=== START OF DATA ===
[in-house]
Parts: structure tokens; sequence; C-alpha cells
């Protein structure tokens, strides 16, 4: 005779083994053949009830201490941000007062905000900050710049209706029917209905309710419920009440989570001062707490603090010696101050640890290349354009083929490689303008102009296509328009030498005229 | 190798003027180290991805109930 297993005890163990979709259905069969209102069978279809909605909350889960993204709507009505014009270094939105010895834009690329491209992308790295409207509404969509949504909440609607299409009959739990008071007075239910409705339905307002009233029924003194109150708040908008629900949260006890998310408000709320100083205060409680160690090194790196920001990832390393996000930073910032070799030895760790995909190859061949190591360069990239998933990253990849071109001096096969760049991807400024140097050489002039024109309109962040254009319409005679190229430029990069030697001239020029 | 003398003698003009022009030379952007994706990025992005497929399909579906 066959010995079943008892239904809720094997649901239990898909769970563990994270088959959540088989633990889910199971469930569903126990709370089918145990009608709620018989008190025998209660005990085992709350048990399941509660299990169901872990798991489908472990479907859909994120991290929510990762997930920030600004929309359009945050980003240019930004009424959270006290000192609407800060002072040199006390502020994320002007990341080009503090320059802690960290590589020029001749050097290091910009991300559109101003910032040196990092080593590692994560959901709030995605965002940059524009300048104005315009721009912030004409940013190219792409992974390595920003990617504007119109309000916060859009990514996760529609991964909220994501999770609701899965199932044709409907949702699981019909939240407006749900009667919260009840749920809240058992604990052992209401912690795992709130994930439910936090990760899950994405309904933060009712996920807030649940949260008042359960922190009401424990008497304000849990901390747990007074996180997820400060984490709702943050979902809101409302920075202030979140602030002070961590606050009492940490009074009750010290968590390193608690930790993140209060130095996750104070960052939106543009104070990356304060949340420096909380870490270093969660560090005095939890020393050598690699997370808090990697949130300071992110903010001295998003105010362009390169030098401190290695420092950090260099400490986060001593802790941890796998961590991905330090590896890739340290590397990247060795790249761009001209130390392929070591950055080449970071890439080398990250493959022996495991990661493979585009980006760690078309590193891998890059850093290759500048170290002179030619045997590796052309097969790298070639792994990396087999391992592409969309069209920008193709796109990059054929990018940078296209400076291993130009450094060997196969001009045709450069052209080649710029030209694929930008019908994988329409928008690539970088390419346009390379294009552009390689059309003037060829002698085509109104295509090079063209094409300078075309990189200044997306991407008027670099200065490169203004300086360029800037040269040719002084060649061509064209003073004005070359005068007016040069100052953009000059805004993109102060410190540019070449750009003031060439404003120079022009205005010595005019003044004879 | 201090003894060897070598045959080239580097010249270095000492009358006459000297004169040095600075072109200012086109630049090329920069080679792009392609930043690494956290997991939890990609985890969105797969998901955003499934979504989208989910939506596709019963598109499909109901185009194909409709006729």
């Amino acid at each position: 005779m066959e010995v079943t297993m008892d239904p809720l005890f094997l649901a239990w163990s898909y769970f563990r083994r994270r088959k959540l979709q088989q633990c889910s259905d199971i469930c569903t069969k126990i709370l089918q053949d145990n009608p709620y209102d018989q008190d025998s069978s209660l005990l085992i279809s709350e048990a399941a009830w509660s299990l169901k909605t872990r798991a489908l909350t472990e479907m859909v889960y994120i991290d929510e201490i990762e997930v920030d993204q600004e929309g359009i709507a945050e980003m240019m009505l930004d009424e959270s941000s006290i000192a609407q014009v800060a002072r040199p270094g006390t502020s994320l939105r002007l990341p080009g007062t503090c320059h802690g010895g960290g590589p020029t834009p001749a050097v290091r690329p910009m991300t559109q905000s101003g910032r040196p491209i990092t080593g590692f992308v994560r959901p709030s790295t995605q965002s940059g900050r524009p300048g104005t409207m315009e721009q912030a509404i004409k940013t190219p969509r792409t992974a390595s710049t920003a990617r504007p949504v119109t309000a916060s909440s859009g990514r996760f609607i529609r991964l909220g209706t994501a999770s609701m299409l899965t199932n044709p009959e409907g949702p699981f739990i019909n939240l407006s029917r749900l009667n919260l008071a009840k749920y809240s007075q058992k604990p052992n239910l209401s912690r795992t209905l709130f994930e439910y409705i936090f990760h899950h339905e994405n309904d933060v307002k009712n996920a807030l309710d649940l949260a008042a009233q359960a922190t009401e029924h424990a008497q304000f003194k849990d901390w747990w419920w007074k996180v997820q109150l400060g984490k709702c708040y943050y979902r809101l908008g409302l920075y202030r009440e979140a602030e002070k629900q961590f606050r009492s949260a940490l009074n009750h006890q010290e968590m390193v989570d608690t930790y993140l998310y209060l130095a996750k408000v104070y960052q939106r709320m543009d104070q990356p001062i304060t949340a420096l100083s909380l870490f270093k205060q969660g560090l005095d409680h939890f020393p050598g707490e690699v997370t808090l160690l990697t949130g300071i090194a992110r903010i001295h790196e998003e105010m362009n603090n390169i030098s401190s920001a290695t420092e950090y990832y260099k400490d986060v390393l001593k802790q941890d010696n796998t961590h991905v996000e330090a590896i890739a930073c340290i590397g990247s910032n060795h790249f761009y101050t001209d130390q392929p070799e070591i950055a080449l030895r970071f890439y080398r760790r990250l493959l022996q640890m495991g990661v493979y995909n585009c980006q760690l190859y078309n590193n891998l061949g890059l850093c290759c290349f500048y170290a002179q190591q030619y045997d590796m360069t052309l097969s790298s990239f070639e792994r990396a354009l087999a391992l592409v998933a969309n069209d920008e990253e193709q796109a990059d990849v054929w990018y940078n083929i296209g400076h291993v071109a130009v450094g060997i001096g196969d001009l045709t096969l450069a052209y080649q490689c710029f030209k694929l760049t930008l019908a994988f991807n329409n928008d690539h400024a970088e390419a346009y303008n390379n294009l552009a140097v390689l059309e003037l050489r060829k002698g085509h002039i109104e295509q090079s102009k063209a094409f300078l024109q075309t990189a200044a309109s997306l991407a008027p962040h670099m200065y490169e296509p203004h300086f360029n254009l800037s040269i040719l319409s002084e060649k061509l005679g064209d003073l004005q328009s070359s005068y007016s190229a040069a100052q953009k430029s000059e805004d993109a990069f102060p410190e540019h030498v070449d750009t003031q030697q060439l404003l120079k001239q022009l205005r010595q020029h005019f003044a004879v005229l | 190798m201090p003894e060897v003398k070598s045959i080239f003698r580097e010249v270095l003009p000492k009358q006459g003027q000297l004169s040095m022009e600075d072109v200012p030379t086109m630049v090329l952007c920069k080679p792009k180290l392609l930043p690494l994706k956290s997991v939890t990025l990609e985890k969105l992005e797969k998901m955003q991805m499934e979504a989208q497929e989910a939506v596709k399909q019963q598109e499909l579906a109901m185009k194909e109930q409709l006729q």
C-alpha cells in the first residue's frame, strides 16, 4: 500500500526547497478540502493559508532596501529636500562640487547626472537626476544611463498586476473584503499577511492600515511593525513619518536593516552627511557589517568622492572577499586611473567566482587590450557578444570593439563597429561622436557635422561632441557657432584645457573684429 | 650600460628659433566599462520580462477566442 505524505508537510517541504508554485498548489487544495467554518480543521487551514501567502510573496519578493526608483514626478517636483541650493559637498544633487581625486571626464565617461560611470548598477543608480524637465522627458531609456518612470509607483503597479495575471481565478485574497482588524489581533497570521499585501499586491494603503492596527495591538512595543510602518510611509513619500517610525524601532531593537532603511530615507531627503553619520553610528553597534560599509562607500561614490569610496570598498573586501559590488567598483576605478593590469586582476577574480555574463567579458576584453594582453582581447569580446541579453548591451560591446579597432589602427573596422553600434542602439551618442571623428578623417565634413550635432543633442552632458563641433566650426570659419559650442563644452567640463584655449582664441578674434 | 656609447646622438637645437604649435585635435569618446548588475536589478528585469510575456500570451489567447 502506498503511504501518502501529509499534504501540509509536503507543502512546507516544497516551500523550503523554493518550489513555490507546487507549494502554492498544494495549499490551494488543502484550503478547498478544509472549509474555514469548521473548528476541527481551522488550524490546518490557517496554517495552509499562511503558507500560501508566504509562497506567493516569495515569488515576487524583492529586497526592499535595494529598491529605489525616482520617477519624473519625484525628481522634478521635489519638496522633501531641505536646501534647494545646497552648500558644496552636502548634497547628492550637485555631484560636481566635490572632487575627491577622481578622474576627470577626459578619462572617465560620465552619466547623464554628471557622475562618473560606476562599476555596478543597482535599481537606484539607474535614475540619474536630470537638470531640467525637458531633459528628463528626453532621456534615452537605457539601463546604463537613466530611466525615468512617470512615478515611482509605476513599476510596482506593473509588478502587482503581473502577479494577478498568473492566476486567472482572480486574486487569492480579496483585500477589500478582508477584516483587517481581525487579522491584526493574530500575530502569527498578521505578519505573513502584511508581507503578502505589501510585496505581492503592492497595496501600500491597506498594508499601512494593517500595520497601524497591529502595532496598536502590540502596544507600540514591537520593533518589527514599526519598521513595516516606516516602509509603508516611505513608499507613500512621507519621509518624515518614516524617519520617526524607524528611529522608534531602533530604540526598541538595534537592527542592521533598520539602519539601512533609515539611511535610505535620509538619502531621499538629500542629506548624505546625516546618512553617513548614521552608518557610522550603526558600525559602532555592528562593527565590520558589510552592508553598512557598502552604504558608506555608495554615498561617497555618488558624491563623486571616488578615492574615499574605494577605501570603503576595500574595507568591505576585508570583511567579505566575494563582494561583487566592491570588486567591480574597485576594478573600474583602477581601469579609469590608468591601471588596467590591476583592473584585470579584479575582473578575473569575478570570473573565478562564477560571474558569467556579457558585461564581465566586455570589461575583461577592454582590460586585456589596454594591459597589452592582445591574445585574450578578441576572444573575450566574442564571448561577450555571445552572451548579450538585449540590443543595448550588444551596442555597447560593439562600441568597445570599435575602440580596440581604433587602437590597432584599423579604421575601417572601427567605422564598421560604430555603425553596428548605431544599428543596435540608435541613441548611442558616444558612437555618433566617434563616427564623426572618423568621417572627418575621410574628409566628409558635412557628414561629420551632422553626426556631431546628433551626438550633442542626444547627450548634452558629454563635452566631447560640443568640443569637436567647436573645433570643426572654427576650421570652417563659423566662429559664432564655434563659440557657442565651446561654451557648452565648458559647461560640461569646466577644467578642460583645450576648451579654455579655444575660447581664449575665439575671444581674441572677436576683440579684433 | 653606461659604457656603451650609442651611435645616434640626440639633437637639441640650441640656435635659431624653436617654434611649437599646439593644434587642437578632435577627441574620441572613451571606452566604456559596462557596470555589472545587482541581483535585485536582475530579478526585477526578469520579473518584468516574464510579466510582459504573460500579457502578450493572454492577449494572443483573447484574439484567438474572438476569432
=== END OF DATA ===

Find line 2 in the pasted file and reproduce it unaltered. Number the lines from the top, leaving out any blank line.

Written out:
Parts: structure tokens; sequence; C-alpha cells